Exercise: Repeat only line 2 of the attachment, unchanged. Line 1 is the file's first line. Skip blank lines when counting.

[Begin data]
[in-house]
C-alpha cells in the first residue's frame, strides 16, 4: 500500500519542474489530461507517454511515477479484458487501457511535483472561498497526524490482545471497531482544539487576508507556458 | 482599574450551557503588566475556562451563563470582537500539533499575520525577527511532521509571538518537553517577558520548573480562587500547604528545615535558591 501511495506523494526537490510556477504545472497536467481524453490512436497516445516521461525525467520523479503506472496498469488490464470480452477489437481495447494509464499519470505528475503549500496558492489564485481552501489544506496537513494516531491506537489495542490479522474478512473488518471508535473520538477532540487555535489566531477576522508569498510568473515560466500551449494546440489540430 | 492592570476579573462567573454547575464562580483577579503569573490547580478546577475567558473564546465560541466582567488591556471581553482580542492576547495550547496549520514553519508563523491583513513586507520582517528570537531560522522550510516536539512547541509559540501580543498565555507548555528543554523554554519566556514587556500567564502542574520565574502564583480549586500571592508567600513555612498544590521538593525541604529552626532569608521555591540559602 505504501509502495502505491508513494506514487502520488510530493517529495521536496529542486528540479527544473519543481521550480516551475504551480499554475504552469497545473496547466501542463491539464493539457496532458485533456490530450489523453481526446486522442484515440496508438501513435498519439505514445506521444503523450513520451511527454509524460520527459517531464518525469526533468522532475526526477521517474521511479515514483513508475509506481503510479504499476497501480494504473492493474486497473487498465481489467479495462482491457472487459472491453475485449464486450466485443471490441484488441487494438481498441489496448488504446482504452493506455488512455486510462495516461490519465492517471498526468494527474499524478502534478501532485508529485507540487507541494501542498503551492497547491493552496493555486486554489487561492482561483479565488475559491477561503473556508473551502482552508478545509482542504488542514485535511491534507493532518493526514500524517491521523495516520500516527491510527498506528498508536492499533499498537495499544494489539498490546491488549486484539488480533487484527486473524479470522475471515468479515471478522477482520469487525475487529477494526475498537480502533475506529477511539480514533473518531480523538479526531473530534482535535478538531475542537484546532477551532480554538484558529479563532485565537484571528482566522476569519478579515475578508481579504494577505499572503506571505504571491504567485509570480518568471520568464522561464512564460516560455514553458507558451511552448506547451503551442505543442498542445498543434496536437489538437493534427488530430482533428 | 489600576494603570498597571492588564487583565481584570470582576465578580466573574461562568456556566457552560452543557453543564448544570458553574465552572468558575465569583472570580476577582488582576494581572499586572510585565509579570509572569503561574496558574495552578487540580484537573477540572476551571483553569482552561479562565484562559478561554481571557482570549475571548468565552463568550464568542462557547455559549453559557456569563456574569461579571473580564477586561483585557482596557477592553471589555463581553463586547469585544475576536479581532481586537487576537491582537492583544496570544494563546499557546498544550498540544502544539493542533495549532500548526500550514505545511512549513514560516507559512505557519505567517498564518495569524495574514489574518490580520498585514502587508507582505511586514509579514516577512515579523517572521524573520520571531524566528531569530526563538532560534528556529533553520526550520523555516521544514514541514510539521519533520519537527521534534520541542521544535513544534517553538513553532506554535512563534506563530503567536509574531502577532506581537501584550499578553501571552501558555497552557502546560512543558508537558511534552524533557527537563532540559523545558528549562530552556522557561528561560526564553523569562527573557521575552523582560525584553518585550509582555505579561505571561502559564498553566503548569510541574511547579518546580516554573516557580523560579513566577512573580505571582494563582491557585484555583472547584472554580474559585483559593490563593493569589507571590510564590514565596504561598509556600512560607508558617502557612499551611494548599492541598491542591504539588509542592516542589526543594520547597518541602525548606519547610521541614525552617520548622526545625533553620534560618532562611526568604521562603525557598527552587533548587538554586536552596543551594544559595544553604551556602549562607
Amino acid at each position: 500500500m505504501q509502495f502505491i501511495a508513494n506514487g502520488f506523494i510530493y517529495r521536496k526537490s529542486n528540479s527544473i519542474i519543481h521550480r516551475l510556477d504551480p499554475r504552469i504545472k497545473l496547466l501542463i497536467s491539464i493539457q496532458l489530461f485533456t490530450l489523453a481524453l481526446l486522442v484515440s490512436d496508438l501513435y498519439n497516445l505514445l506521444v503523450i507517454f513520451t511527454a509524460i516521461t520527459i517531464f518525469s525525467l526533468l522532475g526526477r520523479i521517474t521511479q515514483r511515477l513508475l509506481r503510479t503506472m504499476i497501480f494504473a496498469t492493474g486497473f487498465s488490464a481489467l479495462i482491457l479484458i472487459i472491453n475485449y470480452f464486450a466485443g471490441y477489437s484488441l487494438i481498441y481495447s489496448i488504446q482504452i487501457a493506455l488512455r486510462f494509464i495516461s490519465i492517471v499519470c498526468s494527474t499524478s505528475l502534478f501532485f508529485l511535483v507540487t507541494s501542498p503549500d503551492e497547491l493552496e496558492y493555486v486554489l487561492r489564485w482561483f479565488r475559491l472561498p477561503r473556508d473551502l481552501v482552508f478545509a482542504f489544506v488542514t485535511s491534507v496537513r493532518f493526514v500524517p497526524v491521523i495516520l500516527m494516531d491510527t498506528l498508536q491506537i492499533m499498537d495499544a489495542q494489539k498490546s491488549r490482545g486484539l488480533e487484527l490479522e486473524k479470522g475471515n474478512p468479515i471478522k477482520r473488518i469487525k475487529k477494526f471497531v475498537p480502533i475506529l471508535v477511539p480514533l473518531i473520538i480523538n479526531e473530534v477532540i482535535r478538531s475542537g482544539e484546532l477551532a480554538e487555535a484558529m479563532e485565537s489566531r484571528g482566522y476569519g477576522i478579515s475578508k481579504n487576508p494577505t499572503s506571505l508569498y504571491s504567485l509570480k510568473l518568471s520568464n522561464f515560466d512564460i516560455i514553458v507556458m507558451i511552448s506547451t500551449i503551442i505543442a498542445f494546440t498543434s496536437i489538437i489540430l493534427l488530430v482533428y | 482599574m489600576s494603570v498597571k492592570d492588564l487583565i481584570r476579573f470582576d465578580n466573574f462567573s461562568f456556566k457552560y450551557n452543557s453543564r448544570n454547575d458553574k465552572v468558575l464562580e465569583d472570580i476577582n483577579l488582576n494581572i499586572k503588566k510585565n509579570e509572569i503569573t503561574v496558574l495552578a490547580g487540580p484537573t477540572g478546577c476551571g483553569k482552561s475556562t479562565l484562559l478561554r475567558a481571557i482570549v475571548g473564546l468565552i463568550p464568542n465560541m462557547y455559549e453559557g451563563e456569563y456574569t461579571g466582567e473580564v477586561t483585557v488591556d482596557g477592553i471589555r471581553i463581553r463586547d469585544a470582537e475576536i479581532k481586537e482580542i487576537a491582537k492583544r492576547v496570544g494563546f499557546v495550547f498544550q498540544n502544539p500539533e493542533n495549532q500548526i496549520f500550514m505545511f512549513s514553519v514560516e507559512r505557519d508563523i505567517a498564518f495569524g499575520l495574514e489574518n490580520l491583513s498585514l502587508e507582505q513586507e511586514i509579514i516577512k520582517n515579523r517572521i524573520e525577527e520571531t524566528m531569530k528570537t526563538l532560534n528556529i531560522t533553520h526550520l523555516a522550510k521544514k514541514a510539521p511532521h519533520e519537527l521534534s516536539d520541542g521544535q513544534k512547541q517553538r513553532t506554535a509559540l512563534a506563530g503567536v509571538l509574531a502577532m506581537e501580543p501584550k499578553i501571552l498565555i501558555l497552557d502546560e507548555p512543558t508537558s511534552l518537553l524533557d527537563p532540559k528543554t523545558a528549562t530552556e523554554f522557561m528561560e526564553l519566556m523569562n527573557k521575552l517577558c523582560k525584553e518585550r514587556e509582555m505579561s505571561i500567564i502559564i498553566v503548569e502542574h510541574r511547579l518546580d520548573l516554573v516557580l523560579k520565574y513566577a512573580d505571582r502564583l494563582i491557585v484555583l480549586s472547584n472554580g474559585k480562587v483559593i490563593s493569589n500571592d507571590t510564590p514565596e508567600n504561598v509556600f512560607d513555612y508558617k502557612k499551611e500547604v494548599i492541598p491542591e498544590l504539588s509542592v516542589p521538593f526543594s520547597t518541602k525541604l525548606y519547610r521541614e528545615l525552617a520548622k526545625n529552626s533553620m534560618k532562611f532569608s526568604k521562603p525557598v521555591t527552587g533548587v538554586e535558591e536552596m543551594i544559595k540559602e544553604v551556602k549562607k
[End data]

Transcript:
C-alpha cells in the first residue's frame, strides 16, 4: 500500500519542474489530461507517454511515477479484458487501457511535483472561498497526524490482545471497531482544539487576508507556458 | 482599574450551557503588566475556562451563563470582537500539533499575520525577527511532521509571538518537553517577558520548573480562587500547604528545615535558591 501511495506523494526537490510556477504545472497536467481524453490512436497516445516521461525525467520523479503506472496498469488490464470480452477489437481495447494509464499519470505528475503549500496558492489564485481552501489544506496537513494516531491506537489495542490479522474478512473488518471508535473520538477532540487555535489566531477576522508569498510568473515560466500551449494546440489540430 | 492592570476579573462567573454547575464562580483577579503569573490547580478546577475567558473564546465560541466582567488591556471581553482580542492576547495550547496549520514553519508563523491583513513586507520582517528570537531560522522550510516536539512547541509559540501580543498565555507548555528543554523554554519566556514587556500567564502542574520565574502564583480549586500571592508567600513555612498544590521538593525541604529552626532569608521555591540559602 505504501509502495502505491508513494506514487502520488510530493517529495521536496529542486528540479527544473519543481521550480516551475504551480499554475504552469497545473496547466501542463491539464493539457496532458485533456490530450489523453481526446486522442484515440496508438501513435498519439505514445506521444503523450513520451511527454509524460520527459517531464518525469526533468522532475526526477521517474521511479515514483513508475509506481503510479504499476497501480494504473492493474486497473487498465481489467479495462482491457472487459472491453475485449464486450466485443471490441484488441487494438481498441489496448488504446482504452493506455488512455486510462495516461490519465492517471498526468494527474499524478502534478501532485508529485507540487507541494501542498503551492497547491493552496493555486486554489487561492482561483479565488475559491477561503473556508473551502482552508478545509482542504488542514485535511491534507493532518493526514500524517491521523495516520500516527491510527498506528498508536492499533499498537495499544494489539498490546491488549486484539488480533487484527486473524479470522475471515468479515471478522477482520469487525475487529477494526475498537480502533475506529477511539480514533473518531480523538479526531473530534482535535478538531475542537484546532477551532480554538484558529479563532485565537484571528482566522476569519478579515475578508481579504494577505499572503506571505504571491504567485509570480518568471520568464522561464512564460516560455514553458507558451511552448506547451503551442505543442498542445498543434496536437489538437493534427488530430482533428 | 489600576494603570498597571492588564487583565481584570470582576465578580466573574461562568456556566457552560452543557453543564448544570458553574465552572468558575465569583472570580476577582488582576494581572499586572510585565509579570509572569503561574496558574495552578487540580484537573477540572476551571483553569482552561479562565484562559478561554481571557482570549475571548468565552463568550464568542462557547455559549453559557456569563456574569461579571473580564477586561483585557482596557477592553471589555463581553463586547469585544475576536479581532481586537487576537491582537492583544496570544494563546499557546498544550498540544502544539493542533495549532500548526500550514505545511512549513514560516507559512505557519505567517498564518495569524495574514489574518490580520498585514502587508507582505511586514509579514516577512515579523517572521524573520520571531524566528531569530526563538532560534528556529533553520526550520523555516521544514514541514510539521519533520519537527521534534520541542521544535513544534517553538513553532506554535512563534506563530503567536509574531502577532506581537501584550499578553501571552501558555497552557502546560512543558508537558511534552524533557527537563532540559523545558528549562530552556522557561528561560526564553523569562527573557521575552523582560525584553518585550509582555505579561505571561502559564498553566503548569510541574511547579518546580516554573516557580523560579513566577512573580505571582494563582491557585484555583472547584472554580474559585483559593490563593493569589507571590510564590514565596504561598509556600512560607508558617502557612499551611494548599492541598491542591504539588509542592516542589526543594520547597518541602525548606519547610521541614525552617520548622526545625533553620534560618532562611526568604521562603525557598527552587533548587538554586536552596543551594544559595544553604551556602549562607